ELIZABETH GEORGE – In the Presence of the Enemy. Thomas Lynley et al #8. Bantam, hardcover, 1996; paperback, 1997. TV movie: BBC/PBS, 2003.

   After I read the [most recent] of this series I got rid of all I had but the first three, and crossed George off my reading list. I had gotten tired of the unremitting angst that seemed to suffuse about two-thirds of the pages, which were too numerous. A friend said this [one] was more like the early ones I had liked considerably, though, so …

   The acknowledged but illegitimate child of a woman high in the Tory government is kidnapped, and both she and the child’s father, the editor of a muckraking left-wing tabloid, receive notes demanding that he acknowledge his first-born child on the front page of his paper. The woman, fearing political repercussions, is unwilling for either that to happen or the police to be notified; the man, though willing, abides by her decision and seeks help in finding the child. This help consists of Simon St. James, Scotland Yard Inspector Thomas Lynley’ s best friend, and Lady Helen Clyde, his fiancé. Then the story turns darker.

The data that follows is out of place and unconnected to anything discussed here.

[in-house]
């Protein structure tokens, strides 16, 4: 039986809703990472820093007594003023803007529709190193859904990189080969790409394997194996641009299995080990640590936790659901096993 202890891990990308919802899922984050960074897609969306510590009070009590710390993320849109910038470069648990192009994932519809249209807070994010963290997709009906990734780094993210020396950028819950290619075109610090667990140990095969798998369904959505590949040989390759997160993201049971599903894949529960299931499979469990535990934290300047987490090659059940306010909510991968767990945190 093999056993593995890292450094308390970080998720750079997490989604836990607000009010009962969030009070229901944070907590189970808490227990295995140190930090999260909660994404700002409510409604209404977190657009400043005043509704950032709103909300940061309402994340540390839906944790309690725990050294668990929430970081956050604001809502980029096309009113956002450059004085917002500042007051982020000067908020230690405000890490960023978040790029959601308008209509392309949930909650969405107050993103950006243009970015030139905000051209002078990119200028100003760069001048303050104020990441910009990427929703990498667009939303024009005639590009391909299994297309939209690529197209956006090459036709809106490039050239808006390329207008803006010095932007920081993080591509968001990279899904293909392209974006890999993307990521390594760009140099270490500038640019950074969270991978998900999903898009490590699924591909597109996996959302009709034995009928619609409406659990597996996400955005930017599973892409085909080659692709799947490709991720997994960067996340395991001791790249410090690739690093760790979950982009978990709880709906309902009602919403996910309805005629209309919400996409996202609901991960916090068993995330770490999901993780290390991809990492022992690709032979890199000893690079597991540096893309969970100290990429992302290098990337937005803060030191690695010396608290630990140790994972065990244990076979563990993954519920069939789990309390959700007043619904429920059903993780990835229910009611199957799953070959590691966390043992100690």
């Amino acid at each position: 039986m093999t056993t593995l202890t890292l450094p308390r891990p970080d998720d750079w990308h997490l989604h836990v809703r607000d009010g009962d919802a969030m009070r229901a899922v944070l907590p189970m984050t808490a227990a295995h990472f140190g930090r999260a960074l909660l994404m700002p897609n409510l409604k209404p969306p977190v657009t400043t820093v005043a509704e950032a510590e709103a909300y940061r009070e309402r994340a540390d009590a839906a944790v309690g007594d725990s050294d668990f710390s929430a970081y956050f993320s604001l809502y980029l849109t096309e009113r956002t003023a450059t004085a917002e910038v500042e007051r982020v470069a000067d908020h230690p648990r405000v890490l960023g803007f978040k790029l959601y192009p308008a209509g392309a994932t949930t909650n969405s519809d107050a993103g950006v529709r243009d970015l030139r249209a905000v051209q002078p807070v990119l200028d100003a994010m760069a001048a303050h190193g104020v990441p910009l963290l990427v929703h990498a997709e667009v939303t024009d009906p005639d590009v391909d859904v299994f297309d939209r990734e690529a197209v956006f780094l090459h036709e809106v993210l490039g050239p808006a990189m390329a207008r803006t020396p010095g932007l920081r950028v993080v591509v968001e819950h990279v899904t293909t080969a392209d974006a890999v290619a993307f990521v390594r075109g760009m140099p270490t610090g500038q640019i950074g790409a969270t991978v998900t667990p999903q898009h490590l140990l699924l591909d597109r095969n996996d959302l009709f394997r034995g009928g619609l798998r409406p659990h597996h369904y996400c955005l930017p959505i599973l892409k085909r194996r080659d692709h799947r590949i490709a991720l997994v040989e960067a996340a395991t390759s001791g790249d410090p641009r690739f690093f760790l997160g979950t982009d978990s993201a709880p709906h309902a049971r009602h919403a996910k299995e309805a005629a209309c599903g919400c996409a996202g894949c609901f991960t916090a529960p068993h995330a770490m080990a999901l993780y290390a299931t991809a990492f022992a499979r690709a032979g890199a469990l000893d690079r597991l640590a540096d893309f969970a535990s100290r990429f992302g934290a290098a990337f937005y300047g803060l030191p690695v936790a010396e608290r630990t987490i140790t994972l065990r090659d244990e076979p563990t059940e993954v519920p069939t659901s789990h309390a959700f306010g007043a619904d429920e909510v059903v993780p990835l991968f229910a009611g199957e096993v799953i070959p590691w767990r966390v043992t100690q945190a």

I shouldn’t review this series where anyone new to it might read the review (and I won’t), because it wouldn’t be fair to them or George. Y’ see, her characters have just worn me out. There’s not as much browbeating and hair-tearing angst from them here as in some of the previous ones, but it doesn’t take much for me now, not with this bunch. I really don’t like them anymore. Too, George creates some of the most miserable, Rendell-ian characters imaginable, and I don’t like that. And her books are too damned long.

   What it amounts to is that she doesn’t do anything I enjoy any longer, and the fact that she’s without argument a more than competent prose stylist isn’t sufficient to change that. I will not read another of these.

— Reprinted from Ah Sweet Mysteries #22, November 1995